Average math and reading scores earned by Arkansas fourth- and eighth-graders in early 2019 on the National Assessment of Educational Progress -- known as the Nation's Report Card -- are virtually unchanged when compared with the state's 2015 and 2017 results.
As in the past, the 2019 average numerical scores for Arkansas in the two grades and two subject areas lagged behind national averages, despite the declines this year in national results that U.S. Education Secretary Betsy DeVos has described as "frankly devastating," and adding "this country is in a student achievement crisis."
Arkansas fourth graders earned a reading score of 215, not statistically different from the 216 average score earned in 2017 but below this year's 219 national average score -- which was down from 221. Arkansas eighth grade reading test-takers earned an average score of 259, not statistically different from the 260 score in 2017 and below the national average score of 262. The national average in eighth grade reading fell from 265 in 2017.
Arkansas fourth graders earned a math score of 233, down 1 point from 2017 and 2 points from 2015, and below the 240 national average. The state's eighth grade math test-takers earned an average score of 274 on the 500-point scale for the test. That average duplicated the 2017 result and was below the 281 national average.
Arkansas Division of Elementary and Secondary Education officials were circumspect about the Arkansas results during recent interviews. The state's widespread training of teachers on the latest research regarding how students learn to read -- with its emphasis on phonics -- is too new to be reflected in the 2019 national assessment results.
"The nation did see quite significant changes while we did not," said Laura Goadrich, Arkansas National Assessment of Educational Progress coordinator. She noted in particular that only Mississippi and Washington, D.C., in the nation saw statistically significant increases in reading achievement -- Mississippi in the fourth grade, and the District of Columbia in the eighth grade.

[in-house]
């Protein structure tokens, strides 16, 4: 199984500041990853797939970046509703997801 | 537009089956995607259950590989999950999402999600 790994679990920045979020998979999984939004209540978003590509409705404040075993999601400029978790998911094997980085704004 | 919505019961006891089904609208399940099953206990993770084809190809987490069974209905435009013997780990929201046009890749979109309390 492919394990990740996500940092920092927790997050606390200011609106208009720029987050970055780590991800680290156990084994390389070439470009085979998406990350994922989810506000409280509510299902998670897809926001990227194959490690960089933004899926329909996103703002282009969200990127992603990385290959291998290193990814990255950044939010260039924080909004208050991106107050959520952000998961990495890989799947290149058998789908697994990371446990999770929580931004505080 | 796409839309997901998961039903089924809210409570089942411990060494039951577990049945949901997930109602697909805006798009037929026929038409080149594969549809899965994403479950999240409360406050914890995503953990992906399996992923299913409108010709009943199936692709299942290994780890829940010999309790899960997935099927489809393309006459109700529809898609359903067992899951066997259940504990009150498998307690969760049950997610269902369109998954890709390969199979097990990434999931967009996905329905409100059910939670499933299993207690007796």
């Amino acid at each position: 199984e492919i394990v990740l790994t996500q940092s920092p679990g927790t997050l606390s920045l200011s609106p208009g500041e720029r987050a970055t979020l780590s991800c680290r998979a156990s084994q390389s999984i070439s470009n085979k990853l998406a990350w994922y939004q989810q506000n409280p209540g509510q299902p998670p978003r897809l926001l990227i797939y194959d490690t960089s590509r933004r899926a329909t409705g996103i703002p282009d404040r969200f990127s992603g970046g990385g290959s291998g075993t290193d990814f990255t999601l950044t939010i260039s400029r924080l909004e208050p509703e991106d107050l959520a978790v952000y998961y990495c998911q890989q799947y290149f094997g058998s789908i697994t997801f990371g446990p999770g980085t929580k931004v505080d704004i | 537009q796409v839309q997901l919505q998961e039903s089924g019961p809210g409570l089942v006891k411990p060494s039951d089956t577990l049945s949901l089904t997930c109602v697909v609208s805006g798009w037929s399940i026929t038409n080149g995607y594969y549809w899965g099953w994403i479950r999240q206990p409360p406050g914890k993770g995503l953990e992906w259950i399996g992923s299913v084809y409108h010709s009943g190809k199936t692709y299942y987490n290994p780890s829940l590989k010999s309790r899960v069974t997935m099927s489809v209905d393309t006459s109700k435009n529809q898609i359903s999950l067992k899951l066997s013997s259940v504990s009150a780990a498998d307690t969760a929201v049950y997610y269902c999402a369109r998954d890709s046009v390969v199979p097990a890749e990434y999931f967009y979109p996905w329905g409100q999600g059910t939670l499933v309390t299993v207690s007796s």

Mississippi's fourth grade readers scored an average 219, up from 215 in the 2017 testing cycle and reaching the national average. Eighth graders in Washington, D.C., improved from 247 in 2017 to 250 in the most recent testing period in reading.
Kimberly Mundell, the Arkansas division's spokeswoman, said Arkansas' statewide initiative on the science of reading is no more than 3 years old, having started with training kindergarten-through-second-grade teachers, and only expanding to third through sixth grade teachers in the most recently completed 2018-19 school year.
"These 2019 scores do not reflect the hard work and commitment in implementing these initiatives," Mundell said, adding that Mississippi's major reading initiative is more established, having been launched about five years ago.
"They are a little bit ahead of us," Mundell said. "We look forward to seeing some of our efforts reflected in the 2021 scores."
Mundell also noted that the national assessment of the fourth graders and eighth graders is a single "snapshot" of student achievement and is to be considered among multiple tests and other measures of a student's academic achievement.
Sarah McKenzie, executive director of the University of Arkansas, Fayetteville's Office for Education Policy, called it "distressing" that Arkansas is falling behind its border states and that "good news was hard to come by in this year's NAEP results."
Only Alabama and Louisiana had average fourth grade reading scores below Arkansas' 215. In eighth grade reading, Arkansas had an average score of 259 that was higher than that in Oklahoma, Louisiana, Mississippi, Texas and Alabama.
She acknowledged the relative newness of state programs and the reluctance by others to judge the value of the programs using the national assessment results. She also said that if the results had improved, "folks surely would say it was too soon to attribute them to state programs."